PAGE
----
During difficult economic times, the savvy investor can find some exceptionally bargains in the real estate market. Nationwide, real estate agents estimate there are more than 2 million foreclosed homes on the market currently, with up to another 7.5 million homeowners delinquent on mortgage payments or involved in the foreclosure process.
In today's volatile real estate market, many adventurous entrepreneurs engage in the real estate trend known as "flipping" properties for profit. Magazine articles and popular television shows make the whole process appear profitable and fun: and it can be. The recipe is simple: find the right distressed property, in the right neighborhood, at the right price. Next, invest in materials and supplies, put in the sweat equity and then resell the home for a big profit. At first appearance, the statistics reflect an incredible opportunity for handy "do-it-yourself" homebuyers. However, if you are considering purchasing a fixer-upper home to restore and resell, there are some important points to keep in mind.
Clean up your credit score
Purchasing a fixer-upper property can be either a very good investment or a financial disaster. Because of the rash of foreclosures, lending standards are high and mortgage money is tight. In a depressed buying market, the potential homebuyer needs plenty of cash, patience and perseverance.
Before you buy, imagine the worst case scenario: you lay out $75,000 to buy the property, the repairs cost more than you anticipated, you end up spending another $25,000 on materials and supplies for renovations and you juggle the bankbook to pay your own rent or mortgage payment plus the mortgage for this property. Property taxes, permits, insurance and utilities empty your wallet even further, and the house still does not sell. If all goes well, you will make a ton of money, if it does not you could end up in bankruptcy. Do the research, carefully plan your budget and avoid getting ahead of yourself. Make sure you have the financial reserves or line of credit that will allow you to maintain your good credit until the property is "flipped" and the check is in your pocket.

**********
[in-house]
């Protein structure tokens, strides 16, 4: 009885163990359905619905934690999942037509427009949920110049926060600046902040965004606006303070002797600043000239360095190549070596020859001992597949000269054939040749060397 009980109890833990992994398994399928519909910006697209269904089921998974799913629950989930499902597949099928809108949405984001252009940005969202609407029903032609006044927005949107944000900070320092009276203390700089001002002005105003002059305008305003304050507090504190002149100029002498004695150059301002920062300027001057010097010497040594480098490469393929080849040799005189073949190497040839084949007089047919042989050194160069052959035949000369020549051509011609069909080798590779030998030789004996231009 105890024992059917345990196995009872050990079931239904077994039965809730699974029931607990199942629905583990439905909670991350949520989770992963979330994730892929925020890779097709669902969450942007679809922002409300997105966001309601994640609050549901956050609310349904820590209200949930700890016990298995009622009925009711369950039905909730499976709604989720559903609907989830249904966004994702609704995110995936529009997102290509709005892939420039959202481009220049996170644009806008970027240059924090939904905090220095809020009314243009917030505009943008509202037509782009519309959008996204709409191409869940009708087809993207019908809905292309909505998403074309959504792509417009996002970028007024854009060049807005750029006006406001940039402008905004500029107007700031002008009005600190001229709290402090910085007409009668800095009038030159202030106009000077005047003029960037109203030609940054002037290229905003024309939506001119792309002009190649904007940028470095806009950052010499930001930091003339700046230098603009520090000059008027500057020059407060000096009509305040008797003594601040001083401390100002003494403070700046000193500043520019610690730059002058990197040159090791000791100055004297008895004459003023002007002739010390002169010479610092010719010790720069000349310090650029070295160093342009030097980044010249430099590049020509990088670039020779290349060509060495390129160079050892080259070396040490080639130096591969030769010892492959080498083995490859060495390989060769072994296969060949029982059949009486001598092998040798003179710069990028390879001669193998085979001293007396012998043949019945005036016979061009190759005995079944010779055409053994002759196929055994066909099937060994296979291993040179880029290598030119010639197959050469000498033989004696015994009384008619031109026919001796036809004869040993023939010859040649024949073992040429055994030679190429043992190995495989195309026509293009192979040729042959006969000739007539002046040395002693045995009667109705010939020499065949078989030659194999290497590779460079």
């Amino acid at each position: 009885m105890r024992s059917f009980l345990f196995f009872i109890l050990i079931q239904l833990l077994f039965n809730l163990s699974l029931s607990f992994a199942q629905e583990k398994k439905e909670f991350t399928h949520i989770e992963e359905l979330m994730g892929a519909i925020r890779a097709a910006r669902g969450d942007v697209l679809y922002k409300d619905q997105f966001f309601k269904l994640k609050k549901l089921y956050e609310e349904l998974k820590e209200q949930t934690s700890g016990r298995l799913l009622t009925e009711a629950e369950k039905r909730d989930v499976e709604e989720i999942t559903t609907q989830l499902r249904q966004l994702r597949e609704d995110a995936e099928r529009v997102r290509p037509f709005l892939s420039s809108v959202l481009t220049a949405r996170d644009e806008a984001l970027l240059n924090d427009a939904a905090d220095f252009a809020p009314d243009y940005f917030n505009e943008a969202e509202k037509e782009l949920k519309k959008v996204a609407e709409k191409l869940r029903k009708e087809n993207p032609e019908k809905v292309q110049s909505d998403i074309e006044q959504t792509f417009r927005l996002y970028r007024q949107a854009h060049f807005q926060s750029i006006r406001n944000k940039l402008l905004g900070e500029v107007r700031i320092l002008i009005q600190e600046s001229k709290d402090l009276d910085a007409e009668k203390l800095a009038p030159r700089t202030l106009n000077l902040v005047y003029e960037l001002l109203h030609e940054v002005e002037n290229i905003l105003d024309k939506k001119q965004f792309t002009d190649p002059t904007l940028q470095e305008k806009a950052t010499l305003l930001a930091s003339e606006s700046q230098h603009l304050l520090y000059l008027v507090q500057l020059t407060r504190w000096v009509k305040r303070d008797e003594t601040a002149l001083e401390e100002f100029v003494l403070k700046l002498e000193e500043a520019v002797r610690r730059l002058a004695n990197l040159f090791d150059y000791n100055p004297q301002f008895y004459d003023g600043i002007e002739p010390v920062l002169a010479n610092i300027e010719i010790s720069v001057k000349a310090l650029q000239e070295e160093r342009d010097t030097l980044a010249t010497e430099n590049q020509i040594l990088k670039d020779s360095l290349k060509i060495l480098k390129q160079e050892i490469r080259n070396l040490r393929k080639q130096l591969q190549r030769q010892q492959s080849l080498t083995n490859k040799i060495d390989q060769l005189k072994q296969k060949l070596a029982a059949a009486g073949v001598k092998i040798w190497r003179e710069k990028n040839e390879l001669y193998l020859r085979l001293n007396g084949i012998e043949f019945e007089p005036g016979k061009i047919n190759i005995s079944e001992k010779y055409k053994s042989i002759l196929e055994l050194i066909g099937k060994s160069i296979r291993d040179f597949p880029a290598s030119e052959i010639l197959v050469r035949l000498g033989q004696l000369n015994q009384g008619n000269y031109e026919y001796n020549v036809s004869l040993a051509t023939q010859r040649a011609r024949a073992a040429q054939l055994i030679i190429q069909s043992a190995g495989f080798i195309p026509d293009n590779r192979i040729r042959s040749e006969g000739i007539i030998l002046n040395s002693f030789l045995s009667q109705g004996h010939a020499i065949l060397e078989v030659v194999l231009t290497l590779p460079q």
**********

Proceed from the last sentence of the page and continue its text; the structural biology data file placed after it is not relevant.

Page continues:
Due to the country's record-breaking rate of foreclosures, money lenders have tightened credit requirements for home loans, especially those targeted for a high risk house flip in a down market.
Cash is required for real estate agent fees, closing costs and a down payment. When you use cash for a down payment on a property to flip, you avoid having to pay private mortgage insurance premiums (PMI) on a second mortgage. If you have an excellent credit rating, you may also wish to consider leveraging the equity in your home by taking out a home equity line of credit (HELOC).
Work with the right real estate agent
You need to work with a real estate agent active and knowledgeable in the local market. When purchasing a property for flipping the goal is to purchase a home in a desirable location, at the best price possible, fix it up, and sell it quickly at a nice profit. A reputable and established Realtor can guide you through the entire process, recommend contractors, secure permits and expedite the process to a profitable conclusion. Choose a real estate agent with a proven track record of quickly selling the properties they list. Listen to their advice and price your property accordingly. The longer the home remains on the market, the more money you lose to monthly maintenance, mortgage payments, insurance, property taxes, and utilities.